Blackburn Road Runners Winter Warmer 10k – Race Review

The phrase “winter warmer” for most people conjures up images of cosy log fires and hearty bowls of steaming hot, homemade soup but for me last Sunday it was all about taking on a challenging 10k course around the outskirts of Blackburn in anything but warm conditions.

This was my first attempt at the Blackburn Road Runners Winter Warmer 10k and so I wasn’t entirely sure what to expect other than the dreaded uphill test that is Buncer Lane. The race started at 11am and as I arrived at Witton Park at 10.15am the junior 2k race was just finishing. The facilities on offer were fantastic. Registration took place inside the Witton Park Arena building, within a minute of arrival I had collected my bib and timing chip and was chatting to other runners about what lay ahead and how long and steep Buncer Lane actually was.

Although there were over 600 runners, plus marshals, spectators, masseurs, the local mayor and a significant cake stall the indoor hall was spacious and allowed plenty of room to get yourself ready, drop off your bag and even do a few warm up sprints if you really wanted. Inside and out there were also plenty of toilets for those last minute pit stops, it has to be said though that some people still preferred a nearby bush, maybe they take the phrase “a call of nature” too literally. By gun time the sun had just managed to break through but it was far from warm and I was glad I’d opted for the long sleeve top and trusty runr snood.

The race started with a lap of the Witton Park athletics track which gave everyone a chance to fan out a little, listen to the band who were playing on the first bend and get warmed up properly before the real work started. Having completed the lap we exited the track out into the park itself and within 20 metres we were already running uphill. A word of recognition at this point should go out to the race organisers who had been out early and given the freezing conditions had gritted at various points on the course where it was sheltered and likely to be treacherous. The first hill led us out of the park and was a mere aperitif for the fun that lay ahead as we turned left onto the infamous Buncer Lane. I found a steady pace that I was comfortable with and kept my legs turning, some runners in front were already struggling and seemed like they were going backwards. I assume as a little tease part way up the lane the course took a left turn down a side street before a sharp incline, another side street and back onto Buncer Lane a little further up. At this point the gradient really went steep for what felt like an eternity but was probably more like 100 metres or so. We weren’t quite done with the climbing yet though as the road again rose up in front of us and so as I crested the next uphill section I asked a handily placed marshal if that was it for the climbing, he laughed and nodded to confirm I was out of my misery. Don’t get me wrong I like a test and I knew it was coming but I’d already done pretty much 3k of uphill running and my legs and lungs were starting to fall out with me.

The next part of the route was fast, straight and largely downhill through some lovely countryside, after enjoying myself along this section and letting the legs go there was a nasty sting as the course kicked up again around a sharp bend for a short burst near the 4 mile mark. I got the legs going and we then turned again and headed into the far end of Witton Park. The paths here were perfect to build up to a fast finish and even a short section over a field wasn’t too muddy as the overnight frost had kept the grass quite firm. I’d managed to keep the same group of runners in sight throughout most of the race and was determined to finish as close to the 45 minute pacer as possible. Having checked my watch he was just ahead of time but given the nature of the course it was impossible to keep an even pace throughout.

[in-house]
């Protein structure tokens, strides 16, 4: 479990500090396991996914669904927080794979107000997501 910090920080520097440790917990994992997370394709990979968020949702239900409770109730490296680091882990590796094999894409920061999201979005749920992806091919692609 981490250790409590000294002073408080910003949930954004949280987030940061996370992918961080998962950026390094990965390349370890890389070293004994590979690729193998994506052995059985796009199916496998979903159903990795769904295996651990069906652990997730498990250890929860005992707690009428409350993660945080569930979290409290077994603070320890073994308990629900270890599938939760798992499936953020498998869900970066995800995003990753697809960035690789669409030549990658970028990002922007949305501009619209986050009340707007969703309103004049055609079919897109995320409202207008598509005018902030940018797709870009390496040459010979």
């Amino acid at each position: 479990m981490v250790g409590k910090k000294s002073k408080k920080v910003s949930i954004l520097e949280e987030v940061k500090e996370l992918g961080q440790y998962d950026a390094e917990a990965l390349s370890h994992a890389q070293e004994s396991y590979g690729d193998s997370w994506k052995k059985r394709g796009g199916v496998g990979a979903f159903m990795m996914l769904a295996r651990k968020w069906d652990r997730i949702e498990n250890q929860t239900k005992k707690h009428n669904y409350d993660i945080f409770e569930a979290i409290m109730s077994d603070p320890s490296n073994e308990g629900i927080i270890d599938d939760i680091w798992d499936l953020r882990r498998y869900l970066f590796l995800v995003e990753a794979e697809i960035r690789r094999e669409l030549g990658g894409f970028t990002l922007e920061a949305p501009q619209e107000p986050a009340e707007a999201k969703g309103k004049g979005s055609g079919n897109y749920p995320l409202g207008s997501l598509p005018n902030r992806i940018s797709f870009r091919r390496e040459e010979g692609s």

The closer the finish came the louder I could hear the race host/commentator calling out names as finishers came through. The Arena building finally came into view and I heard my wife and children calling my name as they stood waiting by the side of the track, we looped back round through the gate we had earlier passed through and ran a final lap of the athletics track in reverse to finish off.

The support from the crowd was fantastic, most of them were probably high on cake from the stall inside, but it gave all us runners that last boost as we took the final strides to the finish line.

The organisation at the finish was first class. The track had been divided in two to filter those running the last lap and those who had already come home. Finishers were able to catch their breath down the back straight and then collect the mightily impressive goody bag and medal. The bag, which was a quality fabric drawstring bag itself, included a banana, water, porridge bowl, SIS gel, trolley token and a commemorative mug, the medal too was a really nice bit of bling, all for a bargain entry fee of £15. Some of the larger races who charge an arm and a leg for entry fees could learn a thing or two here. An added bonus too is that nearly 3,000 photos have been shared via the race’s Facebook page, some of which I have included in this post, given the price for some race photo packages I think this is brilliant and I’ve loved scrolling through them and seeing the joy (and at times pain) on everyone’s faces as they went round. There was a also a club member I overtook early on who was running with a Go Pro so I am looking forward to seeing his footage. Before going home I also popped inside to bag myself a cake and it went down a treat that afternoon with my first brew in the new mug.

I didn’t actually check my time across the line until I reached my family as I was busy chatting to other runners about how much they had enjoyed the race. The 45 minute pacer slowed slightly as he came onto the track and I managed to pass him with around 300 metres to go so I knew I would be around that time, in fact I finished in 44 minutes 21 seconds, my fastest 10k race time ever. I was really chuffed with that given the nature of the course and the fact that I’d done a 15 mile training run on Friday night as well. A sub 45 minute 10k race had been an aim for 2018 and I have now achieved it twice already, I’m not far off a sub 44 minute time and realistically if I maintain my fitness and the race conditions fall into place I think I can reasonably hit that time before the end of the year.